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Science Writing Competition June 05 Runner Up


The Wonder of the Sun 
by  Neil Roxburgh
 
 
Few people pay a second thought to the hot shining disk which unfailingly rises each morning and sets each evening. It warms the Earth and allows life to thrive. It appears to be constant and predictable. Ever since the dawn of mankind, over five million years ago, the Sun has played a vital role in the lives of the people who have walked this Earth. It appears in countless myths and legends. Across the globe and throughout history the Sun has been worshipped as a God. Every living thing relies on the Sun, which until recent times, was beyond the scope of human comprehension. Everything about the Sun is overwhelming. Its size utterly dwarfs the Earth, its age shrinks our own faltering life spans to insignificance and its power is simply staggering. However, for the first time in our history, we are developing the tools required to describe, to explain and to understand the Sun.

Advances in technology, physics and mathematics have allowed the study of the Sun to move into a new era. The age of space travel, a new generation of telescopes and supercomputers have given scientists the ability to finally answer some of the most important questions ever asked.

Our Sun was born about 5 billion years ago from
an immense cloud of interstellar gas. The weak gravity of the cloud gradually made it condense into  a rotating disk. The centre of the disk continued to collapse causing the gravity to become stronger and the gas to become hotter. At some point, the gas became so hot that the hydrogen atoms in the cloud began to fuse together to produce helium. It is this nuclear process that powers each of the 200 billion stars in the Milky Way and every other star in the universe. The outer regions of the disk collapsed to form the planets and, in this way, our solar system was born.

The Sun lies at the very centre of the solar system. All nine planets, including the Earth, revolve around this massive burning sphere. The Earth lies within a very special narrow corridor, within which the Sun provides just the right amount of energy to allow the compound H2O to exist in its liquid form. Planets closer to the Sun, Mercury for example, are scorched wastelands with the surface temperature during the day being over 300oC. Planets farther from the Sun are eternally locked in a frozen winter.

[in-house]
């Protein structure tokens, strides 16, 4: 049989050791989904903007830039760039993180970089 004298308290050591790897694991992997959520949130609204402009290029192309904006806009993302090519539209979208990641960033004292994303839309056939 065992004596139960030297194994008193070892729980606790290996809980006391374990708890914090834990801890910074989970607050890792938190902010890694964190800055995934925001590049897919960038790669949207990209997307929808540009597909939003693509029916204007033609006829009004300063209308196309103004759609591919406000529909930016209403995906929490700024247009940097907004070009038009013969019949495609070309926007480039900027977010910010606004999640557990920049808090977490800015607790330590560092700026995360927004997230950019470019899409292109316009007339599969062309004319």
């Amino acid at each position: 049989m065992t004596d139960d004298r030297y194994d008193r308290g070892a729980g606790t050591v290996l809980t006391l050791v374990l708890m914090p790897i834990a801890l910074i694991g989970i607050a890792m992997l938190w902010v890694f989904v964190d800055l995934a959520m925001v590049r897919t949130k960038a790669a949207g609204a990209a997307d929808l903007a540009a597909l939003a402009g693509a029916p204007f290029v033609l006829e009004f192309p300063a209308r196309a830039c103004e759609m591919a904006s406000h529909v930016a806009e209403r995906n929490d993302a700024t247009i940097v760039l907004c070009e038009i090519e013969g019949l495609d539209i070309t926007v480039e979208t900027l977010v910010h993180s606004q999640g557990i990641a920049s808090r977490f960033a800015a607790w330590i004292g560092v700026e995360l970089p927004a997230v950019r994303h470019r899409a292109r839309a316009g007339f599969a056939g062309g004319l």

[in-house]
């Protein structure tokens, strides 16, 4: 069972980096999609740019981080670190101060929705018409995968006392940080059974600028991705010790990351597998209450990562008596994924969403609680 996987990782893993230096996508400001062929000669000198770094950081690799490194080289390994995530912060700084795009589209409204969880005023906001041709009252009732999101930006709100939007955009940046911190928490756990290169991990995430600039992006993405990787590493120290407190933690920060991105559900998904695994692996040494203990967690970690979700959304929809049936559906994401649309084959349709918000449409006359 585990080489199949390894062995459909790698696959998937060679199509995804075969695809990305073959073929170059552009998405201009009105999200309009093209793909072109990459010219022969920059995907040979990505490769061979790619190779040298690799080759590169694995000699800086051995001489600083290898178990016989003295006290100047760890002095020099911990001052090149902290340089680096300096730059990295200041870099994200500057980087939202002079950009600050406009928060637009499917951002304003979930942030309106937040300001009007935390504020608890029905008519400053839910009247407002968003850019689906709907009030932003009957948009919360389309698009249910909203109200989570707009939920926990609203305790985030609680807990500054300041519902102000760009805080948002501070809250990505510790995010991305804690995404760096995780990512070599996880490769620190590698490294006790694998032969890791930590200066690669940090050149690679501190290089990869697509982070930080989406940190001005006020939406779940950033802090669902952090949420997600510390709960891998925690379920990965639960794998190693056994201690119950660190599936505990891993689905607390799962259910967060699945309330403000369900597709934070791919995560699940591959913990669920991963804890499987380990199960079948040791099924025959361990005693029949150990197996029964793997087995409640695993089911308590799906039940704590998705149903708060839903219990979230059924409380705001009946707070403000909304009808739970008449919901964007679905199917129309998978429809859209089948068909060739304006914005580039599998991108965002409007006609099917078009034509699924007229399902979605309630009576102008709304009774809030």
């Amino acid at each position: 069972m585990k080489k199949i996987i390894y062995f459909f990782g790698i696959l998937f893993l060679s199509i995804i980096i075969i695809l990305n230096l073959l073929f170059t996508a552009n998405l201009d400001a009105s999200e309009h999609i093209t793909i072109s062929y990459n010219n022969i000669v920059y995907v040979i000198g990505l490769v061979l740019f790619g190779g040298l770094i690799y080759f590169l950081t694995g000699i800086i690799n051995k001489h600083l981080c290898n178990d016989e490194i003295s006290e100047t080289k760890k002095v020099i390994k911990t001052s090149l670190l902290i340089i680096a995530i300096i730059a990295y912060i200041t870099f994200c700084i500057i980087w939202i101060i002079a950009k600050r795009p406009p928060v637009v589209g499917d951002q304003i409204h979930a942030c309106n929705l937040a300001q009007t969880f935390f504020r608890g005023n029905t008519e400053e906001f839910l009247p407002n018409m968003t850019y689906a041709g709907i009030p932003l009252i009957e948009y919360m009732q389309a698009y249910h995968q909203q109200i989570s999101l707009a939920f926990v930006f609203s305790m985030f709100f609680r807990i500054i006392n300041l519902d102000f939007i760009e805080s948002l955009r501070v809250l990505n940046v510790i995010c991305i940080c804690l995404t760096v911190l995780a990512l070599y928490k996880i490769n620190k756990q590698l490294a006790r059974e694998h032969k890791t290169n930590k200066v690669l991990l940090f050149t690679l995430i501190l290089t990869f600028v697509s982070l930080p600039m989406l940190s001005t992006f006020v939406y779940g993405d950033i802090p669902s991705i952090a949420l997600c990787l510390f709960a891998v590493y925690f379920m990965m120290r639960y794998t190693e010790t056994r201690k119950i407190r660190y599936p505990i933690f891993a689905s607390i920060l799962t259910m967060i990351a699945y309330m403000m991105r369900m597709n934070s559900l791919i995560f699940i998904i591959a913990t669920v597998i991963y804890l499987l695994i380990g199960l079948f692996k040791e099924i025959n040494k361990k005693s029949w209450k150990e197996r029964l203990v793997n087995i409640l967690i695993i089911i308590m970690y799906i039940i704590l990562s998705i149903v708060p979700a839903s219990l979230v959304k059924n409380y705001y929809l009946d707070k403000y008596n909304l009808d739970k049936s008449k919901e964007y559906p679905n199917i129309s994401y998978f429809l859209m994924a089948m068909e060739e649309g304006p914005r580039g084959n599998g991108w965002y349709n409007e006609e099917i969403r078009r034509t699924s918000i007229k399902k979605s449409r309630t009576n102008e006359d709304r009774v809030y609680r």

All life on earth was made possible by the presence of water. Given the slow pace of evolution, man kind, as the pinnacle of the process, has been reliant upon the Sun producing an almost constant output of energy. Thankfully, the Sun is a very average star which falls into the class of stars called Yellow Dwarfs. Given that its life expectancy is around 11 billion years, the Sun is middle-aged, and so we have another 6 billion years before the Sun dies. Thus, despite the known fate of our Sun and therefore the predicted end of life on Earth, we need not panic just yet. For the foreseeable future, humans can expect the Sun to shine as the first cavemen saw and for thousands of generations to come.

The natural curiosity of man kind lead people to observe the Sun. As early as 1000BC, the Chinese were looking at the Sun and recording what they saw. Under certain conditions, haze or fog for example, the Sun can be observed directly with the naked eye. The layer from which the Sun’s visible light comes is called the photosphere, or “sphere of light”. It is this layer that these early astronomers saw and that we see today. Not until the 20th century were people able to explain what they saw. The Sun has spots, enormous, Earth sized spots and, over the centuries, the question of what these spots actually are has been fiercely debated. Some, in believing the heavens were unblemished, argued that sunspots are planets passing between the Earth and the Sun.